Lolich was less dominant, allowing two singles and two walks through five innings. In the sixth inning, he allowed a leadoff single to Lou Brock. Brock batted .464 in the series, but this was only his second hit since being thrown out trying to score from second base on a single in Game 5, seen as a key turning point in the World Series. As Brock led off first base, everybody in the ballpark expected him to attempt his eighth stolen base of the series, which would break the record he’d set in 1967 and tied in 1968.
Instead, Lolich caught him too far off first. Brock broke for second, and the Tigers had a 1-3-6 pickoff caught stealing for the inning’s first out. The tag on Brock was applied by Stanley, the club’s center fielder whom Smith brought in to play shortstop in the series. One out later, Curt Flood, who’d singled and stolen second base in the first inning, beat out a single to shortstop. But Lolich nabbed him via a pickoff caught stealing too. The two top basestealers on the majors’ fourth-most-prolific base-stealing team had been set down on the bases.
Gibson retired the first two batters in the seventh inning. He had retired 20 of the 21 Tigers he’d faced to that point. But after singles put runners on first and second, Northrup hit a long fly to center field. Flood, a five-time Gold Glove center fielder, had a hard time picking up the ball, and he stumbled going back on it. The outfield grass had wet spots, and was still recovering from a Cardinals-Cowboys football game four days earlier. The ball landed beyond Flood for a triple, and Detroit had a 2-0 lead. Catcher Bill Freehan followed with a double, only his second hit in the Series, and the Tigers were up 3-0.
Detroit added another run in the top of the ninth inning on three singles. Lolich got Roger Maris (in the last plate appearance of this career) to pop out to Stanley to end the seventh, the first of six straight outs in which the ball didn’t leave the infield. With two down and none on in the last of the ninth, trailing 4-0, Mike Shannon hit a home run for Cardinals, preventing a shutout. But Lolich got Tim McCarver to hit a foul pop-up to Freehan, and the Tigers had their first World Series win since World War II.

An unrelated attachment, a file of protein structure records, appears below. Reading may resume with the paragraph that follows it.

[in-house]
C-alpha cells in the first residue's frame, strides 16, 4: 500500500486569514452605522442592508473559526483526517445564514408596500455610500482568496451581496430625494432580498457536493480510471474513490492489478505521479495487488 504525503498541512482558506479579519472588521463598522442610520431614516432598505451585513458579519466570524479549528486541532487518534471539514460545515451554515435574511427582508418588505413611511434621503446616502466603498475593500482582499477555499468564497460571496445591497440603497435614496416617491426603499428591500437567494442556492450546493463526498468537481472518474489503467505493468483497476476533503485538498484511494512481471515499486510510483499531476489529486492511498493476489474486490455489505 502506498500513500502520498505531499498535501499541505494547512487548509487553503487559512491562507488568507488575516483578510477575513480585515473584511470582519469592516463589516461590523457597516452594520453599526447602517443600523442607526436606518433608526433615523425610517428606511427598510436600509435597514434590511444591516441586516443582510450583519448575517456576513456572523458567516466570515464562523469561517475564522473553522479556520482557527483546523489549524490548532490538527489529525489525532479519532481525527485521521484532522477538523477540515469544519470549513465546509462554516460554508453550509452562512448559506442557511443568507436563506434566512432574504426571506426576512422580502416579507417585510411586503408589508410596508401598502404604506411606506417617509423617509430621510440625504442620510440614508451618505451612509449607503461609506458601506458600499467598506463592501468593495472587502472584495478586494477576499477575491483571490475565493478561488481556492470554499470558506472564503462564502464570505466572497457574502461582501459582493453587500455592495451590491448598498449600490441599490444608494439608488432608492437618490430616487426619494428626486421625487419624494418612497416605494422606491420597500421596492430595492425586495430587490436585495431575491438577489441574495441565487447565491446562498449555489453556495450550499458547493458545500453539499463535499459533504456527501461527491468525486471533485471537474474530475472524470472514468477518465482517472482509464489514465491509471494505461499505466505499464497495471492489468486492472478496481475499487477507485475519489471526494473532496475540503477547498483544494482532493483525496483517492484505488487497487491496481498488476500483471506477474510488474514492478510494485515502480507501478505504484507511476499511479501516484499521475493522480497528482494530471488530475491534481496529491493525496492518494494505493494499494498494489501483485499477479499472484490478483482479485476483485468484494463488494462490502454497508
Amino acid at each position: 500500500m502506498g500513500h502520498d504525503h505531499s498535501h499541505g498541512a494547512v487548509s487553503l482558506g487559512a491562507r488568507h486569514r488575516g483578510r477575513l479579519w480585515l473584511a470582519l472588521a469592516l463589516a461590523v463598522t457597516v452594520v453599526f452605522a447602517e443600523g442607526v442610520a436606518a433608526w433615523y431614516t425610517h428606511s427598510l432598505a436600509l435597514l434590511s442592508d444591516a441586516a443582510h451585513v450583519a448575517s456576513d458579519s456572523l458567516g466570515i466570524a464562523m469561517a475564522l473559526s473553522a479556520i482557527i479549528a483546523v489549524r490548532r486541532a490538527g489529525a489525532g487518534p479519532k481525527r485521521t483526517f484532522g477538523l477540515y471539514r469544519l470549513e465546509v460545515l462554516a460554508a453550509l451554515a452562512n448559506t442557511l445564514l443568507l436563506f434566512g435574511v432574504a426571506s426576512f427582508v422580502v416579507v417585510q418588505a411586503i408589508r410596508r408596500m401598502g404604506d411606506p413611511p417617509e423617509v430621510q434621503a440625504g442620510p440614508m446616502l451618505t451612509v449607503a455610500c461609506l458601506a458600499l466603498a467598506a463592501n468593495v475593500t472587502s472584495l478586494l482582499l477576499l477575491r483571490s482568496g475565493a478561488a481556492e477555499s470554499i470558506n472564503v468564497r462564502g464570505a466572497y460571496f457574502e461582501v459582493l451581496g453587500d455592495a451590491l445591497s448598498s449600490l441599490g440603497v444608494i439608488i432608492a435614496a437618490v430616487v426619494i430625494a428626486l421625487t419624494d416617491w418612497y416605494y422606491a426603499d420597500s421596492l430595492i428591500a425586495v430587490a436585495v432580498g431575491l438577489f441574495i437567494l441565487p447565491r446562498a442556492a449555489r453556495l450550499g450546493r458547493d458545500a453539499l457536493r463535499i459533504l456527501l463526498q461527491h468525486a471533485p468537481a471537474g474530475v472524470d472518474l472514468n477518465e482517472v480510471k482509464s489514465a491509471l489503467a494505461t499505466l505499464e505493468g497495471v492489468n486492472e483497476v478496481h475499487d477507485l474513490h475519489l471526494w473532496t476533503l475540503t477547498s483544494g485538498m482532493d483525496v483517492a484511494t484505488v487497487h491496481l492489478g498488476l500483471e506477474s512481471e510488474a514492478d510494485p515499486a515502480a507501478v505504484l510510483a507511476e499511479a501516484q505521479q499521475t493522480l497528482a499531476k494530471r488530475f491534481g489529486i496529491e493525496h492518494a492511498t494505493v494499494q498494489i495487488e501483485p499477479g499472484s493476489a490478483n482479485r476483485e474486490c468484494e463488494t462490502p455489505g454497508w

Lolich was the winning pitcher and the World Series MVP. He had three complete-game victories and a 1.67 ERA. He was just the 12th pitcher to get credit for three wins in a World Series. Only Randy Johnson in 2001 has logged three World Series wins since Lolich. Gibson finished with an identical 1.67 ERA, and his 35 strikeouts remain the most in World Series history.
After the World Series ended, Minnesota hired Billy Martin, manager of the club’s Triple-A affiliate in Denver, to take over as manager of the Twins, replacing Cal Ermer. Owner Calvin Griffith declared, “I think Martin has the ability to be another [Casey] Stengel.” Martin would go on to manage the Twins to a division title in 1969, then get fired over disputes with ownership.
In other sports news, the Games of the XIX Olympiad opened in Mexico City on October 12. (Yes, October. It’s hot in Mexico in the middle of summer.) It was the first Olympics in a Spanish-speaking country and competed at altitude (7,350 feet). It was controversial before it started, as it coincided with a student uprising. Ten days before the Games began, President Gustavo Diaz Ordaz sent in 5,000 soldiers to break up a large gathering. Hundreds of students and civilians were killed and over 1,000 arrested.
While the 1968 season was over, this feature isn’t. I’ll review the awards and the expansion draft before wrapping it up.